More Hurricane History ... Florida Keys, Tampa & Miami
As I wrote this recon was flying around in TD 9 that is currently fighting northerly shear, mucho intense amounts of Saharan Dust that is traveling with the storm and marginal conditions. They may upgrade, they may not... the history remains the same of storms that did hit the areas highlighted in the long range models for TD 9.
Regardless of the condition of TD 9 or possibly TS Isaac today... it is forecast to be in a better area with less shear, warmer water and less dust infiltration in a day or so as it crosses through the Islands.
Most of these storms that hit South Florida were storms that came in October, the month Miami is most likely to deal with tropical trouble. But, each year is different and each storm is different, no two set ups are exactly a like.
Either way you should be thinking on revising your hurricane plans, upgrading your insurance while you can still get it (thanks Alfred Spellman on that one) as at some point you will not be able to get it. What looks like a weak depression today can be a Cat 2 headed towards your Florida town and you will suddenly be without insurance and the reality that you could lose a lot. Plain and simple. If you need Renters Insurance, think about getting it as so many people in the Miami area do rent. Your condo is only as secure as the weakest link in your condo. If one person does not board up ...the air gets in, whips around and creates trouble that could affect other units. Just an example.
And, regardless of what Isaac does... Joyce is not far behind.
AGAIN... the reason we rely on models these days as well as solid forecasting is they add a dimension that was not seen years ago ... for instance when they thought Cleo would stay off shore in 1964.
Some history worth reading up on...
First and foremost the Great Miami Hurricane of 1926
A storm that cannot be ignored. I lived a few blocks inland from this picture through most of the 1970s and 1980s. If any storm, this one or another one, were to hit Miami Beach with the same force the loss of life, the dollar loss ... the losses cannot fully be fathomed. We think we got Andrew and we did get some strong damage. We think we suffered through Frances and Jeanne and all the others who came after...NONE hit Miami full on with the force of the 1926 Hurricane.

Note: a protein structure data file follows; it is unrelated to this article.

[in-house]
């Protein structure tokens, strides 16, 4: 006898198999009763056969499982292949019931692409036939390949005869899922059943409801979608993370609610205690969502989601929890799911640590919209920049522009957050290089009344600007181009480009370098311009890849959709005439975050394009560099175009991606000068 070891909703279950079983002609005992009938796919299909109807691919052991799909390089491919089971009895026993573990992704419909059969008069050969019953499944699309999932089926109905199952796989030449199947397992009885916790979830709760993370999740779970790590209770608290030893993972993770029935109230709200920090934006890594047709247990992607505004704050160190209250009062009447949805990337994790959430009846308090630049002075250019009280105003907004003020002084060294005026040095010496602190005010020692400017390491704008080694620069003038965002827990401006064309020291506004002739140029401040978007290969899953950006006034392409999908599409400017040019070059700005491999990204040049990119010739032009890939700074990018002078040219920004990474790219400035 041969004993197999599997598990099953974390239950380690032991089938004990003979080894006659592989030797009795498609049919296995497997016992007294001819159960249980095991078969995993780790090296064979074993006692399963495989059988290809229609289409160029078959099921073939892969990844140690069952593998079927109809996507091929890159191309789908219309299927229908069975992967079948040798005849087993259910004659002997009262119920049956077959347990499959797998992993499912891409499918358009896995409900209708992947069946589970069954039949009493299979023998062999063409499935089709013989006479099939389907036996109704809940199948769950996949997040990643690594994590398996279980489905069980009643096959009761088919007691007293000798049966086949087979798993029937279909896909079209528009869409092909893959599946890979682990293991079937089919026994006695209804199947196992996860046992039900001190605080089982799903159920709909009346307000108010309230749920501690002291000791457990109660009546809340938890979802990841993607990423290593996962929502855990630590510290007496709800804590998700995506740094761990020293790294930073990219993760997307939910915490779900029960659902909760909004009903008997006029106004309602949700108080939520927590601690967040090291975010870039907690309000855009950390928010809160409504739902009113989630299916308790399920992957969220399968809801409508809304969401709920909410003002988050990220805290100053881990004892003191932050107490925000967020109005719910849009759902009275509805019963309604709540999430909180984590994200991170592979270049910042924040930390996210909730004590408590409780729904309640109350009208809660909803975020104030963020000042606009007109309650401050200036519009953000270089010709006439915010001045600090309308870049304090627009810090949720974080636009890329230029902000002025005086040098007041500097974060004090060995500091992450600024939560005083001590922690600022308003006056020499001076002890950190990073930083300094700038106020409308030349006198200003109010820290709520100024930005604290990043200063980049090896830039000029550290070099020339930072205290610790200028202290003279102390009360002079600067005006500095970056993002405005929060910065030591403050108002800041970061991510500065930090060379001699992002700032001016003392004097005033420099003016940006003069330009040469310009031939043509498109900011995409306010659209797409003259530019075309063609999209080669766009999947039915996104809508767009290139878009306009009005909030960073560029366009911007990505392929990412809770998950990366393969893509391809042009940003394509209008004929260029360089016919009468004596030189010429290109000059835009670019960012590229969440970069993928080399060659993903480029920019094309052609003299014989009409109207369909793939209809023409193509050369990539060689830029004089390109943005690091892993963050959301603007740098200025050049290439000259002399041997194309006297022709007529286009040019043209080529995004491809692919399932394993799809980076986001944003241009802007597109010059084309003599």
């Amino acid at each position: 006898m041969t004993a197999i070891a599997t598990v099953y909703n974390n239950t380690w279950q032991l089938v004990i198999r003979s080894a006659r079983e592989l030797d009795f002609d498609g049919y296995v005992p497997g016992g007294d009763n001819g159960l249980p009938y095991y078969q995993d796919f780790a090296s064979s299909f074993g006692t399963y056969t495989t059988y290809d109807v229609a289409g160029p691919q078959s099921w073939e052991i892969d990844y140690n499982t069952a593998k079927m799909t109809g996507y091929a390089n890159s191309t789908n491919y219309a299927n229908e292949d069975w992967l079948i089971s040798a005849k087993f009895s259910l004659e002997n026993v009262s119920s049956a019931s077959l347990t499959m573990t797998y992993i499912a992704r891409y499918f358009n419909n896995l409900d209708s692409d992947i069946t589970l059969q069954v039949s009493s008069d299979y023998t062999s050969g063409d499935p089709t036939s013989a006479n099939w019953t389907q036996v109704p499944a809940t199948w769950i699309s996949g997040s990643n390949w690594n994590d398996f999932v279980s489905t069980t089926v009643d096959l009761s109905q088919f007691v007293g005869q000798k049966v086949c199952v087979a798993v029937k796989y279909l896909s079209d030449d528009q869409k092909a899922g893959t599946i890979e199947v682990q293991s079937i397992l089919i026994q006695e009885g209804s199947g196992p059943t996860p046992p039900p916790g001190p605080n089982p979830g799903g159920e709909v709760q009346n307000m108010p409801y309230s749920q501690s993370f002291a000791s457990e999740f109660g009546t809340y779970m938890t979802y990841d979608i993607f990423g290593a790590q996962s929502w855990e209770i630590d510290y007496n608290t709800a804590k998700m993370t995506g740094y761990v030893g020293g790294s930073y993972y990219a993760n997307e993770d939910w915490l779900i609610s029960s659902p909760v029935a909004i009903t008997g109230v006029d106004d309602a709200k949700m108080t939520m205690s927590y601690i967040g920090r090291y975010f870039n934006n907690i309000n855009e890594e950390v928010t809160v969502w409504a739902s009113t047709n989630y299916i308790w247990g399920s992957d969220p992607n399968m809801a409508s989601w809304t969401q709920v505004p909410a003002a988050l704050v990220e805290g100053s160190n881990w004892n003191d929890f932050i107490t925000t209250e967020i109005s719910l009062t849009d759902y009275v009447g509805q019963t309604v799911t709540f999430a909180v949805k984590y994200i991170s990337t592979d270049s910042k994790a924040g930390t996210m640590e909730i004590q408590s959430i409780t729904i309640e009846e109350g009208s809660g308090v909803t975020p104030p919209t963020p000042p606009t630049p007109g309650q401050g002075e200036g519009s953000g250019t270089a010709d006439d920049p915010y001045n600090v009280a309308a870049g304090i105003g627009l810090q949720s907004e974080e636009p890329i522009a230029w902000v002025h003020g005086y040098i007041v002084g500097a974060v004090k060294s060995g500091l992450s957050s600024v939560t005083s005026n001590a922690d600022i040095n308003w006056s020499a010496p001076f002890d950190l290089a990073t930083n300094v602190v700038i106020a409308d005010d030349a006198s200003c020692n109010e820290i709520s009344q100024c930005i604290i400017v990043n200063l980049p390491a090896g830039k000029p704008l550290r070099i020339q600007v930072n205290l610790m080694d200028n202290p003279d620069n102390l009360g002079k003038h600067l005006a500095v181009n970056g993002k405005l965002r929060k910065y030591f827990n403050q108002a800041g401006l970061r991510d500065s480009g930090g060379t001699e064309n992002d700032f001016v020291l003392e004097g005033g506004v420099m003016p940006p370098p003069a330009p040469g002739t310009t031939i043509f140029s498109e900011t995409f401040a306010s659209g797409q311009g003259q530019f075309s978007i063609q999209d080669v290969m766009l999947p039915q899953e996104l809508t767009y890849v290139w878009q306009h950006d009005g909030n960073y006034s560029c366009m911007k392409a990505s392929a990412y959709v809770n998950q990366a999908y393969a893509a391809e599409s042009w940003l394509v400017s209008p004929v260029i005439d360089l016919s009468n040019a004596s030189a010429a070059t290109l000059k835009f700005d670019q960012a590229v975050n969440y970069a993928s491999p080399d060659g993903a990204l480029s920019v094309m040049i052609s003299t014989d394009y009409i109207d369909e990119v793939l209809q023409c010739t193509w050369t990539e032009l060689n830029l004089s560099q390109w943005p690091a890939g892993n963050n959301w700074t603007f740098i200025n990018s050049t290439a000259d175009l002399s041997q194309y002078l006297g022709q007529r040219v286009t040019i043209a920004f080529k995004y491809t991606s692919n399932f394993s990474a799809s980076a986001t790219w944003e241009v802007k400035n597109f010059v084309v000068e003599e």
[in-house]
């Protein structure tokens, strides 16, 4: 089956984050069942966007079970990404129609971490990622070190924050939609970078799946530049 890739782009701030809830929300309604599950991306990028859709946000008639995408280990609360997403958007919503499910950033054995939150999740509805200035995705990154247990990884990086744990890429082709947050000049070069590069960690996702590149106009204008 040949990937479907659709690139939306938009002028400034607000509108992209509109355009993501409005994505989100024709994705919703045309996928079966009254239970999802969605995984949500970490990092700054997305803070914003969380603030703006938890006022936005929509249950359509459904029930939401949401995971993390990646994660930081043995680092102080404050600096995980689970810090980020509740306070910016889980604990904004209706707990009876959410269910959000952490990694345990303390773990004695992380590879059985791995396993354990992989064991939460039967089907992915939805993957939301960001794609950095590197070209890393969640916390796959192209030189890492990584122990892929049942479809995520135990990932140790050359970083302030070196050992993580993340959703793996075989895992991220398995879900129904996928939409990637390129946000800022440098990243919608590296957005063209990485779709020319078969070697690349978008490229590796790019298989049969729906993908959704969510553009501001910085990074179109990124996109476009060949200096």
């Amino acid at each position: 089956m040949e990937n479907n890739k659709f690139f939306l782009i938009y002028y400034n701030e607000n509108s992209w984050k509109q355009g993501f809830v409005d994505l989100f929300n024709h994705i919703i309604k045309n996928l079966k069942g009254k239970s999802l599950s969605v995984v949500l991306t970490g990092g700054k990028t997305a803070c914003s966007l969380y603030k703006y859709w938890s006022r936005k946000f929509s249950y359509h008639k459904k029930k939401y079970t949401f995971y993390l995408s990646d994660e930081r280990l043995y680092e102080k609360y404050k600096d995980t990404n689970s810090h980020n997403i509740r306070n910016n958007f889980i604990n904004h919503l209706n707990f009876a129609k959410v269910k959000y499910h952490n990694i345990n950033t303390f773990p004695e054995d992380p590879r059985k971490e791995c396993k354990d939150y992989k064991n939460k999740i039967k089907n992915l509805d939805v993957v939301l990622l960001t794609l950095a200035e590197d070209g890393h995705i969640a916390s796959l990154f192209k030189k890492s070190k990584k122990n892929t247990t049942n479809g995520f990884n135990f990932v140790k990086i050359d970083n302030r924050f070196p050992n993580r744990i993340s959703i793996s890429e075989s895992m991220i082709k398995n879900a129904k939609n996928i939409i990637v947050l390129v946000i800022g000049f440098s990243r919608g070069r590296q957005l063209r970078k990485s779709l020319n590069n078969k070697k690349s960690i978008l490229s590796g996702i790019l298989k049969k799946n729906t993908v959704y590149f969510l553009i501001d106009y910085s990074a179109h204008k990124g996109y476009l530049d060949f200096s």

This picture sat on my desk at Touro College where I worked, a block from the ocean and block south of Lincoln Road for several years. A reminder of "what if" and "it could happen here" . . .
There wasn't much to knock down in 1926... there is now.
Did you know people taking refuge in the Church on Lincoln Road died... their bodies were found after the storm, like many other bodies scattered around the causeway, the beaches and some bodies were never found.
Again, storm surge wise... a hit from the SOUTH ...a direct hit would be a worst case scenario as the water would push UP the Miami River and a storm surge would smash the area to the South of the River known as Brickell and the SLOSH charts for a storm surge from the South are not pretty. Years ago, Biscayne Bay worked as a safety mechanism for the City of Miami... water would come in and flow straight up toward what is now Aventura and flow out around Bal Harbor and Haulover... it was a wash... water would flow into the mangroves. But now... we have bottled up that flow mechanism with Sunset and Palm and Hibiscus Island, the Julia Tuttle Causeway, Bay Harbor Island, etc, etc... the water would try to flow north and it would bottle up and create many problems in downtown Miami, Miami Shores.. Miami Beach... it would and could be a mess. The geography of Miami and it's billion dollar sandbar was designed to work with nature not against it.
Some more walks down memory lane of the hurricanes that traveled these same paths and wreaked huge disaster in Florida in a time before most records were kept. Though people are not as familiar with them as they are Cleo, Betsy and Andrew... these storms took their toll on those who lived here, rearranged the geography at times, destroyed a few areas that never bounced back and sunk a lot of ships.
Tropical Storm Nine
|Tropical storm (SSHS)|
|Duration||September 24 – September 29|
|Intensity||60 mph (95 km/h) (1-min), Unknown|